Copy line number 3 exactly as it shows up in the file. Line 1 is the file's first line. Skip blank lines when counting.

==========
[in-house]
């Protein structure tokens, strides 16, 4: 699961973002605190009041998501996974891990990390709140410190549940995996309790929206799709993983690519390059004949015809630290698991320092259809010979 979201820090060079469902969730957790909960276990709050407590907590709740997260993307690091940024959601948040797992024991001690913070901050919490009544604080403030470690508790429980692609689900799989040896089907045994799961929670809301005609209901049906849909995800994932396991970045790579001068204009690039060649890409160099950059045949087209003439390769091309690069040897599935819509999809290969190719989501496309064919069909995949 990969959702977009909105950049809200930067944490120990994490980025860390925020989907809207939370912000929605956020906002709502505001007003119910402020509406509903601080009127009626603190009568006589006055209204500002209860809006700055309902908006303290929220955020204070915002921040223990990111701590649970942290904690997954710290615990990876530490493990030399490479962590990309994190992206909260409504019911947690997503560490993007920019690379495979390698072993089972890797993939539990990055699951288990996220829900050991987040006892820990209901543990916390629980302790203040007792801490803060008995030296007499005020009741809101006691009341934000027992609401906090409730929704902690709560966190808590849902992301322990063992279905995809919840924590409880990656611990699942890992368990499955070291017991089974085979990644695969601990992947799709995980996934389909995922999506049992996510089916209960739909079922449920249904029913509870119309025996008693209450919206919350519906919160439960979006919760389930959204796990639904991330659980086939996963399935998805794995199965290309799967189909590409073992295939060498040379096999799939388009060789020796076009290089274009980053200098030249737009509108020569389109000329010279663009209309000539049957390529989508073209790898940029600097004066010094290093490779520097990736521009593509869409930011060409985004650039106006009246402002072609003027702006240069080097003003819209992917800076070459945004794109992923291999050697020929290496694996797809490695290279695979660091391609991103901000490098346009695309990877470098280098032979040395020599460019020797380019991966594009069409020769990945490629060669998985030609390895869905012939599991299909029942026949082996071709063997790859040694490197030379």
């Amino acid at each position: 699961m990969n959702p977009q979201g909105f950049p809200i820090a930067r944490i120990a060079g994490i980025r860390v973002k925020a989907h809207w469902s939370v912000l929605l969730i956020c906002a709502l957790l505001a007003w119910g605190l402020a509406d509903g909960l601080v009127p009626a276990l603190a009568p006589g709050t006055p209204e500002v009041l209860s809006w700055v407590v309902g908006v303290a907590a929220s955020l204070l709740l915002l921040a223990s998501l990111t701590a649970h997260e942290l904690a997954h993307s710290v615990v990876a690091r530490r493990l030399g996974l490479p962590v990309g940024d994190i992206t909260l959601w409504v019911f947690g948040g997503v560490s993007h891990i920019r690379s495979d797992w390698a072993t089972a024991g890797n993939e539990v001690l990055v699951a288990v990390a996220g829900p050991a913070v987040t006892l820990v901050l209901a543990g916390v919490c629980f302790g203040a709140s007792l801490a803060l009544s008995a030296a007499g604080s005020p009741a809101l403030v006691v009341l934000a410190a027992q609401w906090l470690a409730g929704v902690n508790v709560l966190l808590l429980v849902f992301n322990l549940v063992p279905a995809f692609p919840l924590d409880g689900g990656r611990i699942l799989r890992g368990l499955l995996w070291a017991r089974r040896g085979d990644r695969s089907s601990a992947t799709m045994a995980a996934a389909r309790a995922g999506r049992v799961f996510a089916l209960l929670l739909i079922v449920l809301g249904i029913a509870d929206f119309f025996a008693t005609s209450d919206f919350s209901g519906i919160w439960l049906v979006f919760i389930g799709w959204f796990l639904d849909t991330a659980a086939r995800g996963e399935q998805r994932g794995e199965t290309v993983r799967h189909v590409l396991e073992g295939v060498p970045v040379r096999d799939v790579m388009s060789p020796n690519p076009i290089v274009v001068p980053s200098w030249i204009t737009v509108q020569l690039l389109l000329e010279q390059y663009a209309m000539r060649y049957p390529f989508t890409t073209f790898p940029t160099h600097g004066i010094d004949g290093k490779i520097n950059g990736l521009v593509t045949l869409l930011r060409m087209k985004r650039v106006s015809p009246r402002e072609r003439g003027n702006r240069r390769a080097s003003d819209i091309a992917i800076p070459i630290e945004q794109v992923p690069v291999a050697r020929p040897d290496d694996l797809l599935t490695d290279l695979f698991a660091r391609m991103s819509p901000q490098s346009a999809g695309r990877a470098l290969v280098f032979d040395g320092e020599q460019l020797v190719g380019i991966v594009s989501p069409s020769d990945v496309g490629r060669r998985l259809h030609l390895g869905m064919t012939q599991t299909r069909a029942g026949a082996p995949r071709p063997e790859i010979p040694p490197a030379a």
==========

């Amino acid at each position: 699961m990969n959702p977009q979201g909105f950049p809200i820090a930067r944490i120990a060079g994490i980025r860390v973002k925020a989907h809207w469902s939370v912000l929605l969730i956020c906002a709502l957790l505001a007003w119910g605190l402020a509406d509903g909960l601080v009127p009626a276990l603190a009568p006589g709050t006055p209204e500002v009041l209860s809006w700055v407590v309902g908006v303290a907590a929220s955020l204070l709740l915002l921040a223990s998501l990111t701590a649970h997260e942290l904690a997954h993307s710290v615990v990876a690091r530490r493990l030399g996974l490479p962590v990309g940024d994190i992206t909260l959601w409504v019911f947690g948040g997503v560490s993007h891990i920019r690379s495979d797992w390698a072993t089972a024991g890797n993939e539990v001690l990055v699951a288990v990390a996220g829900p050991a913070v987040t006892l820990v901050l209901a543990g916390v919490c629980f302790g203040a709140s007792l801490a803060l009544s008995a030296a007499g604080s005020p009741a809101l403030v006691v009341l934000a410190a027992q609401w906090l470690a409730g929704v902690n508790v709560l966190l808590l429980v849902f992301n322990l549940v063992p279905a995809f692609p919840l924590d409880g689900g990656r611990i699942l799989r890992g368990l499955l995996w070291a017991r089974r040896g085979d990644r695969s089907s601990a992947t799709m045994a995980a996934a389909r309790a995922g999506r049992v799961f996510a089916l209960l929670l739909i079922v449920l809301g249904i029913a509870d929206f119309f025996a008693t005609s209450d919206f919350s209901g519906i919160w439960l049906v979006f919760i389930g799709w959204f796990l639904d849909t991330a659980a086939r995800g996963e399935q998805r994932g794995e199965t290309v993983r799967h189909v590409l396991e073992g295939v060498p970045v040379r096999d799939v790579m388009s060789p020796n690519p076009i290089v274009v001068p980053s200098w030249i204009t737009v509108q020569l690039l389109l000329e010279q390059y663009a209309m000539r060649y049957p390529f989508t890409t073209f790898p940029t160099h600097g004066i010094d004949g290093k490779i520097n950059g990736l521009v593509t045949l869409l930011r060409m087209k985004r650039v106006s015809p009246r402002e072609r003439g003027n702006r240069r390769a080097s003003d819209i091309a992917i800076p070459i630290e945004q794109v992923p690069v291999a050697r020929p040897d290496d694996l797809l599935t490695d290279l695979f698991a660091r391609m991103s819509p901000q490098s346009a999809g695309r990877a470098l290969v280098f032979d040395g320092e020599q460019l020797v190719g380019i991966v594009s989501p069409s020769d990945v496309g490629r060669r998985l259809h030609l390895g869905m064919t012939q599991t299909r069909a029942g026949a082996p995949r071709p063997e790859i010979p040694p490197a030379a």